It's good stuff. One of the best things about the treaty is that it requires governments periodically to review and evaluate their policies and programs relating to women's equality, provoking what Human Rights Watch's Marianne Mollmann calls "a democratic dialogue" about women's rights, which has already occurred in some of the 184 signatory nations, including Peru.
Another admirable aspect of CEDAW is its stipulation that, when traditional cultural or religious practices collide with women's rights, the state is obliged to intervene on the side of women.
This dimension, quite naturally, drives religious conservatives nuts. In some countries they've found a way around it: Saudi Arabia signed the treaty but attached conditions stating that it could only be implemented in a fashion consistent with Sharia law. Needless to say, that isn't exactly what the framers had in mind.
Here in the USA, the Obama administration, which has been very pro-CEDAW, lost no time in dispatching the treaty to the DoJ , which will decide whether to attach conditions--called "reservations, understandings and declarations" (RUDs)--before it goes to the Senate (where it needs 67 votes for approval). Last time round, in 2002, the Senate Foreign Relations Committee--largely at the behest of now-departed Senator Jesse Helms--sandbagged CEDAW with nearly a dozen RUDs, which in the view of some feminists essentially gutted it (and it didn't pass anyway).
One of the most egregious addressed abortion. It read: "Nothing in this convention shall be construed to reflect or create any right to abortion and in no case should abortion be promoted as a method of family planning." As Janet Benshoof, president of the Global Justice Center, recently noted, this language was "…drafted to be used as an antiabortion tool. Under U.S. law nearly all abortions, including those needed by women due to serious health problems or fetal abnormalities incompatible with life, are defined as abortions as a ‘method of family planning.'"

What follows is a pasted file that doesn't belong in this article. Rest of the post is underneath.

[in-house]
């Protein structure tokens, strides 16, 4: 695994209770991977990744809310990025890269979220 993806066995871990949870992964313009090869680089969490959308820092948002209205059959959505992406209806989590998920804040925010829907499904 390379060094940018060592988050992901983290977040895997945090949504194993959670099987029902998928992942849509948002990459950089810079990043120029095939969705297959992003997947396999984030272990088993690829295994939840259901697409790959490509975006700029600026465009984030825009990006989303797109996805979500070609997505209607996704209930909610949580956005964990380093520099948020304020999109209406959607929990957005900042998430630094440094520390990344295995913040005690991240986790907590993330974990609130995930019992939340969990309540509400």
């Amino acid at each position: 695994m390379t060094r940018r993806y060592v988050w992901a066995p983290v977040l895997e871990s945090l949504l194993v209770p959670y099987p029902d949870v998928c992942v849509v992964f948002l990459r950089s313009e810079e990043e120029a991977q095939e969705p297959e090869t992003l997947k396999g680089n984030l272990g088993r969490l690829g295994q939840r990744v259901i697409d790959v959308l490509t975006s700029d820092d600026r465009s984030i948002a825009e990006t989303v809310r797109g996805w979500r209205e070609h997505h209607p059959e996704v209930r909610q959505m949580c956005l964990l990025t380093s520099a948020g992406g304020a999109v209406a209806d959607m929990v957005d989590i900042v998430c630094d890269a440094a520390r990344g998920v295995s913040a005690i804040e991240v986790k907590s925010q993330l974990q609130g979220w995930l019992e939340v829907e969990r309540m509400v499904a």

Moreover, as Benshoof points out, the inclusion of this provision would undermine women's access to reproductive health services around the world. Already, CEDAW has been cited in court rulings striking down laws criminalizing abortion in signatory nations, such as Colombia. An endorsement of this qualification by the US it would weaken the legal position of women's advocates in these cases, giving aid and comfort to abortion rights opponents everywhere.
Will the Obama administration, and Senate Democrats, bow to pressure from antiabortion Republicans and include such conditions in this year's version, in a bid to ensure passage? Or will they push for a "clean CEDAW," as many feminists are urging? Senator Barbara Boxer, who heads the relevant Foreign Relations subcommittee, has pledged to begin hearings with a clean version of the treaty, but pressure will quickly mount to muck it up.
This past December, in honor of the 60th anniversary of the Universal Declaration of Human Rights, King Mohammed VI of Morocco lifted the "reservations" that his country had imposed on the implementation of CEDAW, and embraced an unqualified version. Wouldn't it be a fitting tribute to the late Senator Helms if the United States did the same?